Gunmaker Sturm Ruger & Co Inc (RGR.N) reported record quarterly sales after fears of new gun controls spurred demand, and the company said it was scouting for a third factory to boost production.
Shares of the company rose about 8 percent in extended trade.
Sales jumped about 39 percent to $155.9 million in the first quarter from a year earlier. It rose 10 percent from the fourth quarter.
Gun demand has been boosted in part by attempts to ban the sale of certain high capacity rifles and ammunition in the wake of the shootings at an elementary school in Newtown, Connecticut in December.
"Strong demand from consumers, coupled with the current political climate, resulted in unprecedented levels of orders from retailers to distributors ...," the company said in a regulatory filing.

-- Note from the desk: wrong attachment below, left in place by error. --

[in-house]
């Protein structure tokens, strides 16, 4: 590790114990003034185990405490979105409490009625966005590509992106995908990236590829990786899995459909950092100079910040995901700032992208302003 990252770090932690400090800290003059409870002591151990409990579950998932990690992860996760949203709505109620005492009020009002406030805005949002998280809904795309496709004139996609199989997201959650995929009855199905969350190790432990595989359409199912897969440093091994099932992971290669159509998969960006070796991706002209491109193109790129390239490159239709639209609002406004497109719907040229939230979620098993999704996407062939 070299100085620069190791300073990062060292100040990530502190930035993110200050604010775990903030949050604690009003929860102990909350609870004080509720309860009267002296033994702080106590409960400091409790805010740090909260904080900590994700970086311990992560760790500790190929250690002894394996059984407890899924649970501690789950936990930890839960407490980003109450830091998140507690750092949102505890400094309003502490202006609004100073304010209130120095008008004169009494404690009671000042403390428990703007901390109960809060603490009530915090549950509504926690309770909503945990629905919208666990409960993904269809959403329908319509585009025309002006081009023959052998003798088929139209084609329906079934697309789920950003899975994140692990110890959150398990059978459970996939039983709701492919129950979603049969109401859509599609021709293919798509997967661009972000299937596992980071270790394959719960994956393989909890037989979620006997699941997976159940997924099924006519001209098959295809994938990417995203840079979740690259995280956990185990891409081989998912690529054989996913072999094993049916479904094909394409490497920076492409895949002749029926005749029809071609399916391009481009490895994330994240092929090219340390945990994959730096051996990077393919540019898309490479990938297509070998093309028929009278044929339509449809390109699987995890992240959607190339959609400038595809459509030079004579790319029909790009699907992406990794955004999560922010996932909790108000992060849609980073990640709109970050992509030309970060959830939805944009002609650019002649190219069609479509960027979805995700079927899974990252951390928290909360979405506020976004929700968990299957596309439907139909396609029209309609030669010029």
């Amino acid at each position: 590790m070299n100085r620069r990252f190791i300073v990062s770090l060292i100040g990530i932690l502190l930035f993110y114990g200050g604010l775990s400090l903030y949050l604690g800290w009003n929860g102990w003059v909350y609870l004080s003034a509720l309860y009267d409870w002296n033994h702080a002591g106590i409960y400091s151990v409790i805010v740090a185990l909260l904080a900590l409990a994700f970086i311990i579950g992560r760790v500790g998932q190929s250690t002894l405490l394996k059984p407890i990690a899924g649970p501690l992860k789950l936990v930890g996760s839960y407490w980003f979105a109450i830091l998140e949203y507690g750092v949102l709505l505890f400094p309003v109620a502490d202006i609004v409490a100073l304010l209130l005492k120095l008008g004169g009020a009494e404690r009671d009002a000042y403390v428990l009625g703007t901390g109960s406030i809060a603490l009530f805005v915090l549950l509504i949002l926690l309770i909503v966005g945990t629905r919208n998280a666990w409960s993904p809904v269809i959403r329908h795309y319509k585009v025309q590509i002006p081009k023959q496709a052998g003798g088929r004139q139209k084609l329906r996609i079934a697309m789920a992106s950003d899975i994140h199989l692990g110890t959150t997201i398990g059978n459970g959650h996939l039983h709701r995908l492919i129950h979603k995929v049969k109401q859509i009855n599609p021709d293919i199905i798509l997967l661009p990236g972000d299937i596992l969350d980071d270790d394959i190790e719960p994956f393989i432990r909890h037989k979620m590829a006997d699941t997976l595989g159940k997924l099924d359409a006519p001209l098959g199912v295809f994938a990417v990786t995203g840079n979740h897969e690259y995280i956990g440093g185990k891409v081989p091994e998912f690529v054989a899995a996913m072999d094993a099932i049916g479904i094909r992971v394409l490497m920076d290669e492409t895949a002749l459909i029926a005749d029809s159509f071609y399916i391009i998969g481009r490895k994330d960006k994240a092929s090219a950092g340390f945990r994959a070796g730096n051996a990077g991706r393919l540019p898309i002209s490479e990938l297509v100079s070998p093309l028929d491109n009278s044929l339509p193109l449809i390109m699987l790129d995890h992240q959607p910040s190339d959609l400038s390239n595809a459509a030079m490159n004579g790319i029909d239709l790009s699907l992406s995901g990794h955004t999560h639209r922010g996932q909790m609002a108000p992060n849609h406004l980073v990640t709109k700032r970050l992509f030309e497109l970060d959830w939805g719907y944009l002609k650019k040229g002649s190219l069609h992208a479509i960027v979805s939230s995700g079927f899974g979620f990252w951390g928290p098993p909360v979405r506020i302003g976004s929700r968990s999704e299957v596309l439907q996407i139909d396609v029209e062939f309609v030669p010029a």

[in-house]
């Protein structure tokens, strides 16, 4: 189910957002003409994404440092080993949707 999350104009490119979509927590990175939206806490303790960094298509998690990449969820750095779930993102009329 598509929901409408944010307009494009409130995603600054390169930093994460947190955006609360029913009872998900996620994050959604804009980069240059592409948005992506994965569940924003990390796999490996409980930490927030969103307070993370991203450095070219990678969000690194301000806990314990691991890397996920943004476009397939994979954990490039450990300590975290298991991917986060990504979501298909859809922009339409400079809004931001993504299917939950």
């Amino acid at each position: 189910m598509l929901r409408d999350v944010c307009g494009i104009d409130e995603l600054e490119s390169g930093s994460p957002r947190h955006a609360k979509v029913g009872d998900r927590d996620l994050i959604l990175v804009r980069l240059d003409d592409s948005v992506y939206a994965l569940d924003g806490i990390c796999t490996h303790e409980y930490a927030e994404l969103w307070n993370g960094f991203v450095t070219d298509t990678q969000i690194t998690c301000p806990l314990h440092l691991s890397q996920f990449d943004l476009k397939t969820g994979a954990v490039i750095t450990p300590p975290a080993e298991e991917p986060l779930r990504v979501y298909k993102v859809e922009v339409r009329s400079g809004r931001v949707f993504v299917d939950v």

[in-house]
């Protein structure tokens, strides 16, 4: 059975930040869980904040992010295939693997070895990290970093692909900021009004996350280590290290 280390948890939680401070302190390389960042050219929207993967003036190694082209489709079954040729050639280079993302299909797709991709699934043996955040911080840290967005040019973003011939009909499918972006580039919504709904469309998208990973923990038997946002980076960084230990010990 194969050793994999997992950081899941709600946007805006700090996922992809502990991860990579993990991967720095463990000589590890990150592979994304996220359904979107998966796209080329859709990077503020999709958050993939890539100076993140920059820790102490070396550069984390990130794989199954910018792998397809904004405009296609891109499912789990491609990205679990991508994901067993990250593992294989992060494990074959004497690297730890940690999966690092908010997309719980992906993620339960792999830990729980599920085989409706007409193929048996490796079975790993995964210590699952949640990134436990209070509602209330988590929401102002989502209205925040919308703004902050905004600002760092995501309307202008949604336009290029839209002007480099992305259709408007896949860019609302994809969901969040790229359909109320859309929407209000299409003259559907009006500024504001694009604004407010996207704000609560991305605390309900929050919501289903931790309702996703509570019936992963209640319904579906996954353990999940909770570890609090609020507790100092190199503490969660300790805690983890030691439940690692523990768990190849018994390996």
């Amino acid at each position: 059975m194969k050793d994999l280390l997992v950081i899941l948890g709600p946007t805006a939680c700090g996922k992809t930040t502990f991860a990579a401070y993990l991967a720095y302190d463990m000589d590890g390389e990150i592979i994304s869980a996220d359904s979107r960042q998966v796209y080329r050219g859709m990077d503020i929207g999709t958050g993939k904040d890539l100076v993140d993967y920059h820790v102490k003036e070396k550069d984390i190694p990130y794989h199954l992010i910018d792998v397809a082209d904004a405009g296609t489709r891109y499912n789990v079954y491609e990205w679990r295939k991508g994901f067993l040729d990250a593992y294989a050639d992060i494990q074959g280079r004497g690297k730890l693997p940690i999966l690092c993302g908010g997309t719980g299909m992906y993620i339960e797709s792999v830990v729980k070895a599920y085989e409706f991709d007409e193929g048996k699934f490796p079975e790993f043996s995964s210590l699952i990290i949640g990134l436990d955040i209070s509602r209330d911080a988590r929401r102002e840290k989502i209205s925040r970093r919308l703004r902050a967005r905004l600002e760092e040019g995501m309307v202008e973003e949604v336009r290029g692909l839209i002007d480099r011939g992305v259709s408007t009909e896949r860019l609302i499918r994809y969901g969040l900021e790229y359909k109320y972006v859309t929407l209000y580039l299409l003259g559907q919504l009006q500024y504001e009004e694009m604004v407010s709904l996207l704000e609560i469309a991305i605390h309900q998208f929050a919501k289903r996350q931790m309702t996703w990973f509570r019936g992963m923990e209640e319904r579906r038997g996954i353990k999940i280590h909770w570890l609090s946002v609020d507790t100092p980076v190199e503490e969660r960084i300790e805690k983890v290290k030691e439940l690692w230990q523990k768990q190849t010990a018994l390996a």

Background checks for firearm sales, a measurement commonly used to gauge the firearm industry's performance, rose more than 28 percent year-on-year in March, data from the FBI's National Instant Criminal Background Check System showed. In February, it rose about 33 percent.
Backlog at December 31 totaled 1.5 million units and represented about nine months of production capacity at current build rates, the company said.
Net income rose to $23.7 million, or $1.20 per share, in the quarter ended March 30, from $15.5 million, or 79 cents per share, a year ago.
New products, including the LC380 and SR45 pistols, represented 35 percent of firearm sales in the quarter.
Analysts on average expected a profit of $1.01 per share on revenue of $131.7 million, according to Thomson Reuters I/B/E/S.
The company, which competes with Smith & Wesson Holding Corp SWHC.O and privately held Glock Inc and Taurus, raised its quarterly dividend by 21 percent to 49 cents per share.
Sturm Ruger shares were up about 7 percent at $52.34 in trading after the bell. They closed at $49.05 on the Nasdaq.
(This story is corrected in paragraph 10 in April 29 story to show that analysts' average estimate for first-quarter sales was $131.7 million, not $112.3 million)
(Reporting by Aditi Shrivastava in Bangalore; Editing by Sriraj Kalluvila)